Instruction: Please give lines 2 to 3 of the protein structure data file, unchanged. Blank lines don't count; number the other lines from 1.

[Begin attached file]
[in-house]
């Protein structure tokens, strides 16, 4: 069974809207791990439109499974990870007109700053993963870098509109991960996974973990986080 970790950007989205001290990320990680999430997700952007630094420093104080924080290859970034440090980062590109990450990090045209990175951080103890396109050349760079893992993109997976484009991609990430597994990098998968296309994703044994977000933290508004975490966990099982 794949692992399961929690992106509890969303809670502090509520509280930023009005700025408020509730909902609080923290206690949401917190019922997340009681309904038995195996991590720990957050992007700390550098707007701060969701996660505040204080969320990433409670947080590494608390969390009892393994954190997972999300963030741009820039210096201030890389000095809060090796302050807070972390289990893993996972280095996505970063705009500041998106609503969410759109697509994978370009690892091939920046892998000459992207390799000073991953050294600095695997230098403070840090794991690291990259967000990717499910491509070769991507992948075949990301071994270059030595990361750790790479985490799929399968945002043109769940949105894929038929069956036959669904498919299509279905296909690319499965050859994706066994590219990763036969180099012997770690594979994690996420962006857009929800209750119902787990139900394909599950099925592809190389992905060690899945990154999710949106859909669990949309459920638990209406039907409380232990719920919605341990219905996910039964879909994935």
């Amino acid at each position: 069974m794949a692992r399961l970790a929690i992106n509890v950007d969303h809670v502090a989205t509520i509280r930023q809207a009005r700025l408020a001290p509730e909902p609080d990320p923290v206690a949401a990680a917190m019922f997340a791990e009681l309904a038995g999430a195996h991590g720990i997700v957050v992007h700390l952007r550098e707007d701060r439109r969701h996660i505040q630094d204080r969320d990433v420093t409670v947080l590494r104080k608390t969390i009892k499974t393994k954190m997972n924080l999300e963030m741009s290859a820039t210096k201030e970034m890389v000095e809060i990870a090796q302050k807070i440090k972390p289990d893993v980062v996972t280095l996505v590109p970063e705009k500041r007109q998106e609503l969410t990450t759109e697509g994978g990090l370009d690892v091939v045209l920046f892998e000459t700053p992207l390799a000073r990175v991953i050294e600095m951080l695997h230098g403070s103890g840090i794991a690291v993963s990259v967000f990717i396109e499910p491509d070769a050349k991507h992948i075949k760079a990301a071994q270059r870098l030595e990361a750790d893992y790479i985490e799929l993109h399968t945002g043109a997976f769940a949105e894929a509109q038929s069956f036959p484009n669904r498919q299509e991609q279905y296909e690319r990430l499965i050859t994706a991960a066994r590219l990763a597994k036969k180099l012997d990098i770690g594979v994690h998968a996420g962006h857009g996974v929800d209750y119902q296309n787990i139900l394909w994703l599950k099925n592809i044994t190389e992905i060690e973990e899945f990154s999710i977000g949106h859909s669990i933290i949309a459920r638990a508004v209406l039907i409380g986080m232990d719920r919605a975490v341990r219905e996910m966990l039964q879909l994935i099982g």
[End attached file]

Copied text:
């Protein structure tokens, strides 16, 4: 069974809207791990439109499974990870007109700053993963870098509109991960996974973990986080 970790950007989205001290990320990680999430997700952007630094420093104080924080290859970034440090980062590109990450990090045209990175951080103890396109050349760079893992993109997976484009991609990430597994990098998968296309994703044994977000933290508004975490966990099982 794949692992399961929690992106509890969303809670502090509520509280930023009005700025408020509730909902609080923290206690949401917190019922997340009681309904038995195996991590720990957050992007700390550098707007701060969701996660505040204080969320990433409670947080590494608390969390009892393994954190997972999300963030741009820039210096201030890389000095809060090796302050807070972390289990893993996972280095996505970063705009500041998106609503969410759109697509994978370009690892091939920046892998000459992207390799000073991953050294600095695997230098403070840090794991690291990259967000990717499910491509070769991507992948075949990301071994270059030595990361750790790479985490799929399968945002043109769940949105894929038929069956036959669904498919299509279905296909690319499965050859994706066994590219990763036969180099012997770690594979994690996420962006857009929800209750119902787990139900394909599950099925592809190389992905060690899945990154999710949106859909669990949309459920638990209406039907409380232990719920919605341990219905996910039964879909994935």
């Amino acid at each position: 069974m794949a692992r399961l970790a929690i992106n509890v950007d969303h809670v502090a989205t509520i509280r930023q809207a009005r700025l408020a001290p509730e909902p609080d990320p923290v206690a949401a990680a917190m019922f997340a791990e009681l309904a038995g999430a195996h991590g720990i997700v957050v992007h700390l952007r550098e707007d701060r439109r969701h996660i505040q630094d204080r969320d990433v420093t409670v947080l590494r104080k608390t969390i009892k499974t393994k954190m997972n924080l999300e963030m741009s290859a820039t210096k201030e970034m890389v000095e809060i990870a090796q302050k807070i440090k972390p289990d893993v980062v996972t280095l996505v590109p970063e705009k500041r007109q998106e609503l969410t990450t759109e697509g994978g990090l370009d690892v091939v045209l920046f892998e000459t700053p992207l390799a000073r990175v991953i050294e600095m951080l695997h230098g403070s103890g840090i794991a690291v993963s990259v967000f990717i396109e499910p491509d070769a050349k991507h992948i075949k760079a990301a071994q270059r870098l030595e990361a750790d893992y790479i985490e799929l993109h399968t945002g043109a997976f769940a949105e894929a509109q038929s069956f036959p484009n669904r498919q299509e991609q279905y296909e690319r990430l499965i050859t994706a991960a066994r590219l990763a597994k036969k180099l012997d990098i770690g594979v994690h998968a996420g962006h857009g996974v929800d209750y119902q296309n787990i139900l394909w994703l599950k099925n592809i044994t190389e992905i060690e973990e899945f990154s999710i977000g949106h859909s669990i933290i949309a459920r638990a508004v209406l039907i409380g986080m232990d719920r919605a975490v341990r219905e996910m966990l039964q879909l994935i099982g």